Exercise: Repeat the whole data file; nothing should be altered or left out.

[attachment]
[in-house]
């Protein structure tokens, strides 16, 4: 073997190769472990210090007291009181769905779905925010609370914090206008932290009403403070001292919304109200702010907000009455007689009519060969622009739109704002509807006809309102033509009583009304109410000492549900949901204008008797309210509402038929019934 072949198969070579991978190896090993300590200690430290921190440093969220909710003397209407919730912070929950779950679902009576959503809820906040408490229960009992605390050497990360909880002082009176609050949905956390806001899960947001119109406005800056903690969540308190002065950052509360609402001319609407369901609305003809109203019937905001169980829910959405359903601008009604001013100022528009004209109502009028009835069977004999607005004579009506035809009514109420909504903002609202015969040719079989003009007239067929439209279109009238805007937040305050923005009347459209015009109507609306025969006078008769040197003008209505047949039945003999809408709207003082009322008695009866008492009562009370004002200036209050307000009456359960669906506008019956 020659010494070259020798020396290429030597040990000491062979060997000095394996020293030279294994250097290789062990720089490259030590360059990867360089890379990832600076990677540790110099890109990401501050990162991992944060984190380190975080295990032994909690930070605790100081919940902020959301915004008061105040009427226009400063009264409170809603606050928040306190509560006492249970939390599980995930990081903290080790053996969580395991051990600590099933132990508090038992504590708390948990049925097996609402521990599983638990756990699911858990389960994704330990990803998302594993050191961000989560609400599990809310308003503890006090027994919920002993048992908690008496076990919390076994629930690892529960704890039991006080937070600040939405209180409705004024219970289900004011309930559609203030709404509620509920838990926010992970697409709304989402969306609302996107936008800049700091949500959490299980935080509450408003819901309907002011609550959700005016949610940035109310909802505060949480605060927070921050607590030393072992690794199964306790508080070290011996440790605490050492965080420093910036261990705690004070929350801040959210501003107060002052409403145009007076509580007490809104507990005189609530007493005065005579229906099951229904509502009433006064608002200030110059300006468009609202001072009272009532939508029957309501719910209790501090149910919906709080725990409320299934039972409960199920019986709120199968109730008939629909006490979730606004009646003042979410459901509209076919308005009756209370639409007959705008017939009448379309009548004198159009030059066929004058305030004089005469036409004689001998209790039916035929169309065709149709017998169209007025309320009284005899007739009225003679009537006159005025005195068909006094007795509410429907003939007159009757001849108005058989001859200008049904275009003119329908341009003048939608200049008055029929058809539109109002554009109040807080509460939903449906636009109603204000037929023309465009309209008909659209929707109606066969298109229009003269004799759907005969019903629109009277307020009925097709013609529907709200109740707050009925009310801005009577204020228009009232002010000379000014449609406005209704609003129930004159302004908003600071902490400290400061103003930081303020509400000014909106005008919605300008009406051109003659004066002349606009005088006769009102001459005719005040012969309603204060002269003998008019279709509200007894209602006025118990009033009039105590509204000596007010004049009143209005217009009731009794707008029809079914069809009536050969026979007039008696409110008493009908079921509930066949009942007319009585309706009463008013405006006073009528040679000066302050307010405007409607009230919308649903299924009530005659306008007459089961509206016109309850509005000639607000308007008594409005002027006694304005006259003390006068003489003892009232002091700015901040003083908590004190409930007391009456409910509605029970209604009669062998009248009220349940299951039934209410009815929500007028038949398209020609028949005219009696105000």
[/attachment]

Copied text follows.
[in-house]
């Protein structure tokens, strides 16, 4: 073997190769472990210090007291009181769905779905925010609370914090206008932290009403403070001292919304109200702010907000009455007689009519060969622009739109704002509807006809309102033509009583009304109410000492549900949901204008008797309210509402038929019934 072949198969070579991978190896090993300590200690430290921190440093969220909710003397209407919730912070929950779950679902009576959503809820906040408490229960009992605390050497990360909880002082009176609050949905956390806001899960947001119109406005800056903690969540308190002065950052509360609402001319609407369901609305003809109203019937905001169980829910959405359903601008009604001013100022528009004209109502009028009835069977004999607005004579009506035809009514109420909504903002609202015969040719079989003009007239067929439209279109009238805007937040305050923005009347459209015009109507609306025969006078008769040197003008209505047949039945003999809408709207003082009322008695009866008492009562009370004002200036209050307000009456359960669906506008019956 020659010494070259020798020396290429030597040990000491062979060997000095394996020293030279294994250097290789062990720089490259030590360059990867360089890379990832600076990677540790110099890109990401501050990162991992944060984190380190975080295990032994909690930070605790100081919940902020959301915004008061105040009427226009400063009264409170809603606050928040306190509560006492249970939390599980995930990081903290080790053996969580395991051990600590099933132990508090038992504590708390948990049925097996609402521990599983638990756990699911858990389960994704330990990803998302594993050191961000989560609400599990809310308003503890006090027994919920002993048992908690008496076990919390076994629930690892529960704890039991006080937070600040939405209180409705004024219970289900004011309930559609203030709404509620509920838990926010992970697409709304989402969306609302996107936008800049700091949500959490299980935080509450408003819901309907002011609550959700005016949610940035109310909802505060949480605060927070921050607590030393072992690794199964306790508080070290011996440790605490050492965080420093910036261990705690004070929350801040959210501003107060002052409403145009007076509580007490809104507990005189609530007493005065005579229906099951229904509502009433006064608002200030110059300006468009609202001072009272009532939508029957309501719910209790501090149910919906709080725990409320299934039972409960199920019986709120199968109730008939629909006490979730606004009646003042979410459901509209076919308005009756209370639409007959705008017939009448379309009548004198159009030059066929004058305030004089005469036409004689001998209790039916035929169309065709149709017998169209007025309320009284005899007739009225003679009537006159005025005195068909006094007795509410429907003939007159009757001849108005058989001859200008049904275009003119329908341009003048939608200049008055029929058809539109109002554009109040807080509460939903449906636009109603204000037929023309465009309209008909659209929707109606066969298109229009003269004799759907005969019903629109009277307020009925097709013609529907709200109740707050009925009310801005009577204020228009009232002010000379000014449609406005209704609003129930004159302004908003600071902490400290400061103003930081303020509400000014909106005008919605300008009406051109003659004066002349606009005088006769009102001459005719005040012969309603204060002269003998008019279709509200007894209602006025118990009033009039105590509204000596007010004049009143209005217009009731009794707008029809079914069809009536050969026979007039008696409110008493009908079921509930066949009942007319009585309706009463008013405006006073009528040679000066302050307010405007409607009230919308649903299924009530005659306008007459089961509206016109309850509005000639607000308007008594409005002027006694304005006259003390006068003489003892009232002091700015901040003083908590004190409930007391009456409910509605029970209604009669062998009248009220349940299951039934209410009815929500007028038949398209020609028949005219009696105000």